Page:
Extreme lifespan of the human fish (Proteus anguinus): a challenge for ageing mechanisms
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Theories of extreme lifespan evolution in vertebrates commonly implicate large size and predator-free environments together with physiological characteristics like low metabolism and high protection against oxidative damages. Here, we show that the ‘human fish’ (olm, Proteus anguinus), a small cave salamander (weighing 15–20 g), has evolved an extreme life-history strategy with a predicted maximum lifespan of over 100 years, an adult average lifespan of 68.5 years, an age at sexual maturity of 15.6 years and lays, on average, 35 eggs every 12.5 years. Surprisingly, neither its basal metabolism nor antioxidant activities explain why this animal sits as an outlier in the amphibian size/longevity relationship. This species thus raises questions regarding ageing processes and constitutes a promising model for discovering mechanisms preventing senescence in vertebrates.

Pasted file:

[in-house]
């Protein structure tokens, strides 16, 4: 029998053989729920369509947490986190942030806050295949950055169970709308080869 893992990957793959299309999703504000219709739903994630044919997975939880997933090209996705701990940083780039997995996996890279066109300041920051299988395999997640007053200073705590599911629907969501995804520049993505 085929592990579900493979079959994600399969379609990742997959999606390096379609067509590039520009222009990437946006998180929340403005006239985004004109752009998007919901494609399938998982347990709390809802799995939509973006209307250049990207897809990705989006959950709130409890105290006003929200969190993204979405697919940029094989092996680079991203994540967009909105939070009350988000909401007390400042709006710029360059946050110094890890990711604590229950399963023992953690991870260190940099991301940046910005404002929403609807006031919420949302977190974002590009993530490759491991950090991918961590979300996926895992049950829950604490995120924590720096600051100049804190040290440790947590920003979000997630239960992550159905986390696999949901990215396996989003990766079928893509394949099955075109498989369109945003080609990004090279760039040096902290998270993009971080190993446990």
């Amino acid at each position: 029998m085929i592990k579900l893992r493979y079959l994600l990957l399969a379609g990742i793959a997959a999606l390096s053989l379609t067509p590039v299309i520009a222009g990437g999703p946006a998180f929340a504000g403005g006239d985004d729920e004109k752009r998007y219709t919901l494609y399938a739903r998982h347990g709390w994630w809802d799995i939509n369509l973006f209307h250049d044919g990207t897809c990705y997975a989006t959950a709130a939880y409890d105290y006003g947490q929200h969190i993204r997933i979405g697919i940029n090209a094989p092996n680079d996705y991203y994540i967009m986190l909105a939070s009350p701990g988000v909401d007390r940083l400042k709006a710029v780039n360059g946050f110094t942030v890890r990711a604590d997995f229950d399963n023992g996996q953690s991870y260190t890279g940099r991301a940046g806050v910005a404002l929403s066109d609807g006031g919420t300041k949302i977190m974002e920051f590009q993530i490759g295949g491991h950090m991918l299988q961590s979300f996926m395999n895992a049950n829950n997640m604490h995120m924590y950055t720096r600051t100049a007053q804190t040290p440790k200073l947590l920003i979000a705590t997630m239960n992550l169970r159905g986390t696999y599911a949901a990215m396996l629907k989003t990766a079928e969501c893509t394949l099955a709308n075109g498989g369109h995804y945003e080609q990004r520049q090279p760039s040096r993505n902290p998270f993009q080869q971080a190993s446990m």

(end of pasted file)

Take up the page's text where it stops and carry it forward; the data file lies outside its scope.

Evolutionary biology, Vol. 7, no. 1 (2010).
Amphibian, Subterranean Environment, Metabolism, Longevity
Amphibian; Subterranean Environment; Metabolism; Longevity
Voituron, Yann; de Fraipont, Michelle; Issartel, Julien; Guillaume, Olivier; and Clobert, Jean, "Extreme lifespan of the human fish (Proteus anguinus): a challenge for ageing mechanisms" (2010). KIP Articles. 2031.